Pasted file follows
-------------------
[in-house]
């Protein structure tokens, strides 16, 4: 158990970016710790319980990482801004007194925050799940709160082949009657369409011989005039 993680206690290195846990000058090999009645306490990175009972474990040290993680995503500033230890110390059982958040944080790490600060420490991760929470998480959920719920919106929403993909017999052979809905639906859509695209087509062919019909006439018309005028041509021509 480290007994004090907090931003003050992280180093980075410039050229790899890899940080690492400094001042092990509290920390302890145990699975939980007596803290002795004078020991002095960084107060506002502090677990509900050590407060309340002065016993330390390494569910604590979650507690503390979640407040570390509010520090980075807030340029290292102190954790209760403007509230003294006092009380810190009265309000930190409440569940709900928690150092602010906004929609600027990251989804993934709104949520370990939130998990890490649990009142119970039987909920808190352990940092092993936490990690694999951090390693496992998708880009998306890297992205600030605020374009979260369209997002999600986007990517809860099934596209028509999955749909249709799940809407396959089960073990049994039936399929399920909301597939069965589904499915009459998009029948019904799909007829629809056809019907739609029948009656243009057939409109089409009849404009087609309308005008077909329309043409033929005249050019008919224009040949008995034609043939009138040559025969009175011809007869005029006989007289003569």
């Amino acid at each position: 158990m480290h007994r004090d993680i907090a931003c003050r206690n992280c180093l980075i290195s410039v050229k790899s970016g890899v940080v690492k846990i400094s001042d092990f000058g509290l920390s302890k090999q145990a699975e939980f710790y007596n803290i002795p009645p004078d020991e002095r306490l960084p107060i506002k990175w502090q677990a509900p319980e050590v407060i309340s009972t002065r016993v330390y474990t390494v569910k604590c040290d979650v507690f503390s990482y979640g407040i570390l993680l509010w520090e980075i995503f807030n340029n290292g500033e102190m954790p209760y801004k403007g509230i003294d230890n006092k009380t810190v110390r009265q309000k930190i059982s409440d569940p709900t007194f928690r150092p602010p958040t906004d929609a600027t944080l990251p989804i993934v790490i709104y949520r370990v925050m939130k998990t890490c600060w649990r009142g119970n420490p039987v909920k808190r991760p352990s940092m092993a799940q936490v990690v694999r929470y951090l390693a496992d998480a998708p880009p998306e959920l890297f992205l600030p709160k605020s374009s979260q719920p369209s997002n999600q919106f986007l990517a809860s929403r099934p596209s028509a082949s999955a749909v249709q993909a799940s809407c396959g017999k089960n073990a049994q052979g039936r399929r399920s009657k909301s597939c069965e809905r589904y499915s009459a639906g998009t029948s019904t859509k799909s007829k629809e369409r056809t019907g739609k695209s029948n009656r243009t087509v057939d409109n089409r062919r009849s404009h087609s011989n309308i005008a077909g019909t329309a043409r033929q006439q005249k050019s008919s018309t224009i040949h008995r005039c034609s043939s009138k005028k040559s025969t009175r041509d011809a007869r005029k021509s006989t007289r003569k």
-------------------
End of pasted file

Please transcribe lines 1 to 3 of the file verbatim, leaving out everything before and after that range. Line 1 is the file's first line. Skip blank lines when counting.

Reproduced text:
[in-house]
């Protein structure tokens, strides 16, 4: 158990970016710790319980990482801004007194925050799940709160082949009657369409011989005039 993680206690290195846990000058090999009645306490990175009972474990040290993680995503500033230890110390059982958040944080790490600060420490991760929470998480959920719920919106929403993909017999052979809905639906859509695209087509062919019909006439018309005028041509021509 480290007994004090907090931003003050992280180093980075410039050229790899890899940080690492400094001042092990509290920390302890145990699975939980007596803290002795004078020991002095960084107060506002502090677990509900050590407060309340002065016993330390390494569910604590979650507690503390979640407040570390509010520090980075807030340029290292102190954790209760403007509230003294006092009380810190009265309000930190409440569940709900928690150092602010906004929609600027990251989804993934709104949520370990939130998990890490649990009142119970039987909920808190352990940092092993936490990690694999951090390693496992998708880009998306890297992205600030605020374009979260369209997002999600986007990517809860099934596209028509999955749909249709799940809407396959089960073990049994039936399929399920909301597939069965589904499915009459998009029948019904799909007829629809056809019907739609029948009656243009057939409109089409009849404009087609309308005008077909329309043409033929005249050019008919224009040949008995034609043939009138040559025969009175011809007869005029006989007289003569």
């Amino acid at each position: 158990m480290h007994r004090d993680i907090a931003c003050r206690n992280c180093l980075i290195s410039v050229k790899s970016g890899v940080v690492k846990i400094s001042d092990f000058g509290l920390s302890k090999q145990a699975e939980f710790y007596n803290i002795p009645p004078d020991e002095r306490l960084p107060i506002k990175w502090q677990a509900p319980e050590v407060i309340s009972t002065r016993v330390y474990t390494v569910k604590c040290d979650v507690f503390s990482y979640g407040i570390l993680l509010w520090e980075i995503f807030n340029n290292g500033e102190m954790p209760y801004k403007g509230i003294d230890n006092k009380t810190v110390r009265q309000k930190i059982s409440d569940p709900t007194f928690r150092p602010p958040t906004d929609a600027t944080l990251p989804i993934v790490i709104y949520r370990v925050m939130k998990t890490c600060w649990r009142g119970n420490p039987v909920k808190r991760p352990s940092m092993a799940q936490v990690v694999r929470y951090l390693a496992d998480a998708p880009p998306e959920l890297f992205l600030p709160k605020s374009s979260q719920p369209s997002n999600q919106f986007l990517a809860s929403r099934p596209s028509a082949s999955a749909v249709q993909a799940s809407c396959g017999k089960n073990a049994q052979g039936r399929r399920s009657k909301s597939c069965e809905r589904y499915s009459a639906g998009t029948s019904t859509k799909s007829k629809e369409r056809t019907g739609k695209s029948n009656r243009t087509v057939d409109n089409r062919r009849s404009h087609s011989n309308i005008a077909g019909t329309a043409r033929q006439q005249k050019s008919s018309t224009i040949h008995r005039c034609s043939s009138k005028k040559s025969t009175r041509d011809a007869r005029k021509s006989t007289r003569k």